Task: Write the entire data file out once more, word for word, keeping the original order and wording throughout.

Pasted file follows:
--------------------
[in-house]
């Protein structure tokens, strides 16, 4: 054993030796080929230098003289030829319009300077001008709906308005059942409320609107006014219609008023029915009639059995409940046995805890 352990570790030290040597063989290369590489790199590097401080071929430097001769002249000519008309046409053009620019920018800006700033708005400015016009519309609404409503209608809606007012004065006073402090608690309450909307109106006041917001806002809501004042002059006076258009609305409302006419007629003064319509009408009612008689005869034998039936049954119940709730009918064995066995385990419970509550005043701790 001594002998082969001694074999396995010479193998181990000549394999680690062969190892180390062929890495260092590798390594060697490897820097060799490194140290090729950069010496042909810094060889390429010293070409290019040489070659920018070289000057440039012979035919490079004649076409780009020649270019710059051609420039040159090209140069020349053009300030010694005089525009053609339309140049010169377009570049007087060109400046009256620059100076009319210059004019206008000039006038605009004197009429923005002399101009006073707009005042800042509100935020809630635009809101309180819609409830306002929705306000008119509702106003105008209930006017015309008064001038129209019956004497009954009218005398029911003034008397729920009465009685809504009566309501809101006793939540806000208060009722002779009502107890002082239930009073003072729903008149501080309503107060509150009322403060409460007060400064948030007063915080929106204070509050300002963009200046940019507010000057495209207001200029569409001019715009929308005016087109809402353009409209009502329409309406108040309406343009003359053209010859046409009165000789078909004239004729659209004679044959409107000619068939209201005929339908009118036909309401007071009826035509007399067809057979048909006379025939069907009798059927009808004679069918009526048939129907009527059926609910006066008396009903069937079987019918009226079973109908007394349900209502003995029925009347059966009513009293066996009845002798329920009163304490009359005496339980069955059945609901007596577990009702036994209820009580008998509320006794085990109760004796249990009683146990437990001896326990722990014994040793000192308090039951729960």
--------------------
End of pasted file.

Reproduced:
[in-house]
């Protein structure tokens, strides 16, 4: 054993030796080929230098003289030829319009300077001008709906308005059942409320609107006014219609008023029915009639059995409940046995805890 352990570790030290040597063989290369590489790199590097401080071929430097001769002249000519008309046409053009620019920018800006700033708005400015016009519309609404409503209608809606007012004065006073402090608690309450909307109106006041917001806002809501004042002059006076258009609305409302006419007629003064319509009408009612008689005869034998039936049954119940709730009918064995066995385990419970509550005043701790 001594002998082969001694074999396995010479193998181990000549394999680690062969190892180390062929890495260092590798390594060697490897820097060799490194140290090729950069010496042909810094060889390429010293070409290019040489070659920018070289000057440039012979035919490079004649076409780009020649270019710059051609420039040159090209140069020349053009300030010694005089525009053609339309140049010169377009570049007087060109400046009256620059100076009319210059004019206008000039006038605009004197009429923005002399101009006073707009005042800042509100935020809630635009809101309180819609409830306002929705306000008119509702106003105008209930006017015309008064001038129209019956004497009954009218005398029911003034008397729920009465009685809504009566309501809101006793939540806000208060009722002779009502107890002082239930009073003072729903008149501080309503107060509150009322403060409460007060400064948030007063915080929106204070509050300002963009200046940019507010000057495209207001200029569409001019715009929308005016087109809402353009409209009502329409309406108040309406343009003359053209010859046409009165000789078909004239004729659209004679044959409107000619068939209201005929339908009118036909309401007071009826035509007399067809057979048909006379025939069907009798059927009808004679069918009526048939129907009527059926609910006066008396009903069937079987019918009226079973109908007394349900209502003995029925009347059966009513009293066996009845002798329920009163304490009359005496339980069955059945609901007596577990009702036994209820009580008998509320006794085990109760004796249990009683146990437990001896326990722990014994040793000192308090039951729960």